We enjoyed our drive out to the Richtersveld coast and up to Alexander Bay on the border with Namibia before turning inland and driving an hour and a half into the Richtersveld National Park, still within South Africa. We spent our first two nights at Pootjiespram camp on the Orange River and spent a lovely day relaxing at a real bush camp with plenty of shade and firewood for a camp fire meal. What a contrast to our drive the next day. We headed into the centre of the park which is a mountainous desert region where rain rarely falls, less than 500mm each year, and life sustaining moisture comes from early morning fogs. Here the plants were tough and hardy but an amazing variety including the bizarre Quiver Trees and Halfmens Trees. The hills and mountains were also incredibly varied with colours including greys, browns, pinks, oranges, blues and blacks and even greens although the green came from the color of the rocks and sand, not from plants. We spent the night surrounded by amazing boulders which were great for Paul to take photos in the evening and morning. We’re spending our final night in the park, and South Africa, at the Sendelingsdrift camp near the main gate. It’s on the Orange River and usually a Pont takes you across the river into Namibia. This was how we planned to cross the border but it’s out of action for three months so we have to backtrack to Alexander Bay for our border crossing.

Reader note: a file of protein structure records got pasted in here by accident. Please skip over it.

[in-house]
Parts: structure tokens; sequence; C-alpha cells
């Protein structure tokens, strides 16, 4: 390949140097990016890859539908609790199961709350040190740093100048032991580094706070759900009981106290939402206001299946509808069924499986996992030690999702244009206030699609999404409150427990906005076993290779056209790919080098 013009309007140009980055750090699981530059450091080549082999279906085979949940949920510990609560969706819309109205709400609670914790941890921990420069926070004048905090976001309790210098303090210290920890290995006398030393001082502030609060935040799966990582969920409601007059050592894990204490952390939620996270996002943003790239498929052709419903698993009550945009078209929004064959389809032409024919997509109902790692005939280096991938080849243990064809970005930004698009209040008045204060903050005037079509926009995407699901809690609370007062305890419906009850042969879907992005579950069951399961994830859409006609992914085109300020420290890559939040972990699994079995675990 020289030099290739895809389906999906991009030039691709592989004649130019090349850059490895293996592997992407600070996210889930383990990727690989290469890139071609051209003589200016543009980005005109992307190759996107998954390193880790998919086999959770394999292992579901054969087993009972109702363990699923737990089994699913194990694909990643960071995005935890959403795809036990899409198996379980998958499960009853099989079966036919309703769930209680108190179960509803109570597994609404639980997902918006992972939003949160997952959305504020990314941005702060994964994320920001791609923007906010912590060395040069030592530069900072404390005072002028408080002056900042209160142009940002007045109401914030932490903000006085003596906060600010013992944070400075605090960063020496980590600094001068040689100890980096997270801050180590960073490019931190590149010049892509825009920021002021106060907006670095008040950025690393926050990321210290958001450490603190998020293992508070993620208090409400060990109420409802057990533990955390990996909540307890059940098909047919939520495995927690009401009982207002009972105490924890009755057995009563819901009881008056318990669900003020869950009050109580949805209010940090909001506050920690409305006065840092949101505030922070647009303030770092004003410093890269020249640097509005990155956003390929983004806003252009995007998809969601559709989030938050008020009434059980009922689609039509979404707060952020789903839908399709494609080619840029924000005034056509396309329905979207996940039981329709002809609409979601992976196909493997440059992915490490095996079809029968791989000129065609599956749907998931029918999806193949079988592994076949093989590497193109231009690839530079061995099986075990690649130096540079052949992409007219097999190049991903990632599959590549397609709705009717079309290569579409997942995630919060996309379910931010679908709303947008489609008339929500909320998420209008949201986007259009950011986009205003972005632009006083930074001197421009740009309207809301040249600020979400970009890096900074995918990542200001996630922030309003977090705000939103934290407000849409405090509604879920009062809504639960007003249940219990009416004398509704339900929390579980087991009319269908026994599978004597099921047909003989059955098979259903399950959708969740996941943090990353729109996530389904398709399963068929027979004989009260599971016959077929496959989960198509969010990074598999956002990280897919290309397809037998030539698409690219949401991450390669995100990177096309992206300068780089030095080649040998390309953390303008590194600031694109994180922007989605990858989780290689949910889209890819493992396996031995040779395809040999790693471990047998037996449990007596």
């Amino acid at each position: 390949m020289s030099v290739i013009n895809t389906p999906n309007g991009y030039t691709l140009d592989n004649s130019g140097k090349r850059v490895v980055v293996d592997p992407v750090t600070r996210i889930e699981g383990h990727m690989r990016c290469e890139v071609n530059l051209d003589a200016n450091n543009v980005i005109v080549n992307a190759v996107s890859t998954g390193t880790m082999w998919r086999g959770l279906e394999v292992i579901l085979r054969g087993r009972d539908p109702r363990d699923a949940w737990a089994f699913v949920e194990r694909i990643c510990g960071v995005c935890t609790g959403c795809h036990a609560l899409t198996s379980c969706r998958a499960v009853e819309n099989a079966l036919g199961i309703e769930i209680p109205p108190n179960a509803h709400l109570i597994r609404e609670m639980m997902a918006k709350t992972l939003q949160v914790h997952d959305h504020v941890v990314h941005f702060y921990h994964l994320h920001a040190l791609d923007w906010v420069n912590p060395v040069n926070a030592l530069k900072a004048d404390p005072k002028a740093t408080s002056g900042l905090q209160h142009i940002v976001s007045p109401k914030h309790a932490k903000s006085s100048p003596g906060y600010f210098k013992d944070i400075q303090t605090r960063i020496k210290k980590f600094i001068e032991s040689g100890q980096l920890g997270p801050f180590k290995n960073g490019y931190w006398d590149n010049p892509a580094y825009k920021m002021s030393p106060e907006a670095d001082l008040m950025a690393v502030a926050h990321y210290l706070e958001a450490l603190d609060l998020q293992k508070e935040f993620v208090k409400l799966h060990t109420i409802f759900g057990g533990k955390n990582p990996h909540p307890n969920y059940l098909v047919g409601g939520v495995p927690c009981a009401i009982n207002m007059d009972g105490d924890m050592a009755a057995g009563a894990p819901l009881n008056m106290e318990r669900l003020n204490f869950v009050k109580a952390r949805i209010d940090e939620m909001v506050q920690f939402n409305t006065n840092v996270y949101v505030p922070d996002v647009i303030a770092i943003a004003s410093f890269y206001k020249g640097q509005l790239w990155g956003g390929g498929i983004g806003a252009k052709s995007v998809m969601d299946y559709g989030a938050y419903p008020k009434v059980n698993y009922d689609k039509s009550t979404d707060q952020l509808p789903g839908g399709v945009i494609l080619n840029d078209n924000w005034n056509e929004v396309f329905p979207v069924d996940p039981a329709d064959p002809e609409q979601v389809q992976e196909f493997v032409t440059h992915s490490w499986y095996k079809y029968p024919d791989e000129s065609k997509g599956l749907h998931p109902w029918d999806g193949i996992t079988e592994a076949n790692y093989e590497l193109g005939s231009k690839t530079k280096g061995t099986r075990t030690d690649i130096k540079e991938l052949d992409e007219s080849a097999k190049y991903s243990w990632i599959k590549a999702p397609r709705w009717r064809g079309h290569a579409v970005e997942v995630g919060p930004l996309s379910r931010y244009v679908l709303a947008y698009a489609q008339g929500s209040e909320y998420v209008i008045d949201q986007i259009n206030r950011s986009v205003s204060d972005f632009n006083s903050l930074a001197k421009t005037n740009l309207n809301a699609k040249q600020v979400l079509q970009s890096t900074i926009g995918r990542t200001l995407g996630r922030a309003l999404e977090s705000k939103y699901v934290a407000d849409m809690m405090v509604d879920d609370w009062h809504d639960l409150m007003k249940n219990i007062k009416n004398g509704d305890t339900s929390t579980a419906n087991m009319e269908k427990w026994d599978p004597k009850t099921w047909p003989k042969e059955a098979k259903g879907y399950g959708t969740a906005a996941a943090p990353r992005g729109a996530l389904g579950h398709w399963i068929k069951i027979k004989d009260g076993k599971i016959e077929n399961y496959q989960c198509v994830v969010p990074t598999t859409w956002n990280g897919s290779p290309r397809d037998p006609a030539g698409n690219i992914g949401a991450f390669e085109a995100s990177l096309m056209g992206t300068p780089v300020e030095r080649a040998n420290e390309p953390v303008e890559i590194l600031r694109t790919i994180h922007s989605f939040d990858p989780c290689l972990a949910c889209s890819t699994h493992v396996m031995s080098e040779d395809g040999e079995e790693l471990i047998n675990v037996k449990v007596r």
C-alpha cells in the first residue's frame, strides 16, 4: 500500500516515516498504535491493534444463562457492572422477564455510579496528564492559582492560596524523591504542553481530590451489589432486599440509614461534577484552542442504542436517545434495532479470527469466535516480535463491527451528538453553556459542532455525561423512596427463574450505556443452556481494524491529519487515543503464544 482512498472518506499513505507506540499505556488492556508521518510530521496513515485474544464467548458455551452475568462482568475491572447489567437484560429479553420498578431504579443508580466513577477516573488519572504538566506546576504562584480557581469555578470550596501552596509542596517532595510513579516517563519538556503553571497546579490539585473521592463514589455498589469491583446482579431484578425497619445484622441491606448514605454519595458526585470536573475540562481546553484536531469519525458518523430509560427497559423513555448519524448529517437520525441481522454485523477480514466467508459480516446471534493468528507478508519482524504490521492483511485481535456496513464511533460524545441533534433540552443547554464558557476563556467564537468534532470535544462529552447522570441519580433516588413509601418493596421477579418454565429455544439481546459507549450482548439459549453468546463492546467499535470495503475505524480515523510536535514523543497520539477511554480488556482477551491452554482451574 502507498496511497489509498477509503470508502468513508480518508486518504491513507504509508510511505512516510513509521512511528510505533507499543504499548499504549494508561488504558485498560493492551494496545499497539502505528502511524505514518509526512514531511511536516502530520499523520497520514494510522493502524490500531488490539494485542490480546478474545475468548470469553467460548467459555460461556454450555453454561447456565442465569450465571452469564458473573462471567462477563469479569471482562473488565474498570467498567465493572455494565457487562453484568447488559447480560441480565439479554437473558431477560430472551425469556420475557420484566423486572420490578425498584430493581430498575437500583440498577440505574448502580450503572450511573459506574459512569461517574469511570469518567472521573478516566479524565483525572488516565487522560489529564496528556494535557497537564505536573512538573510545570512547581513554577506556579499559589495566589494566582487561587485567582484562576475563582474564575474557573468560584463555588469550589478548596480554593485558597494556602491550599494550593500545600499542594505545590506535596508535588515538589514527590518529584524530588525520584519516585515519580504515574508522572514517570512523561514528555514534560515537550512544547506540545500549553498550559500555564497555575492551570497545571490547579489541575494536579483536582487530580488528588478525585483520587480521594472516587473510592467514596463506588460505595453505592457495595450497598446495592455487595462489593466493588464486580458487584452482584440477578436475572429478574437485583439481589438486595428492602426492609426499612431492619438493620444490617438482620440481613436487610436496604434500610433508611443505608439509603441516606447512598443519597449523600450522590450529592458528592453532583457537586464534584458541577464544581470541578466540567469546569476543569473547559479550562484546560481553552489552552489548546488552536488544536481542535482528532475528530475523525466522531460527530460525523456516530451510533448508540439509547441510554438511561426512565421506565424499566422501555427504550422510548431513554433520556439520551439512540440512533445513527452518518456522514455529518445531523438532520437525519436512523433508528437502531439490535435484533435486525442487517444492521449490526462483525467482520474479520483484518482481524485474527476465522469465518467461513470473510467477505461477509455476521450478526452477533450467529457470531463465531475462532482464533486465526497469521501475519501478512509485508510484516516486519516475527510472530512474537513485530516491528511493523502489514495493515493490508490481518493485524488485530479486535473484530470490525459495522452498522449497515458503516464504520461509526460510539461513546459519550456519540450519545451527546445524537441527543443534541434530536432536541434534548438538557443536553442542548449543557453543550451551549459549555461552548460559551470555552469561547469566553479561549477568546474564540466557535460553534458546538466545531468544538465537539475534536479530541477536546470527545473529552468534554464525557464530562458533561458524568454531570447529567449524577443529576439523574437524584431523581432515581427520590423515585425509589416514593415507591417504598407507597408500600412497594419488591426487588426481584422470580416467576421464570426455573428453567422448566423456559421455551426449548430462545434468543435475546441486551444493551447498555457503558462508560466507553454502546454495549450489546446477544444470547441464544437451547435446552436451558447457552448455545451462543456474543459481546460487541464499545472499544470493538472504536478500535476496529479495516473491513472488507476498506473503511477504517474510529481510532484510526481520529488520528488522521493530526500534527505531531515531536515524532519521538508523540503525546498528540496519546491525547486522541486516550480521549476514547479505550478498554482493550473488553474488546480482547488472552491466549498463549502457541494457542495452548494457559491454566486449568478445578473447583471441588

So tomorrow we’re entering Namibia, the fifth country of our African odyssey and we will spend about three months in the country. Time for lots of adventures!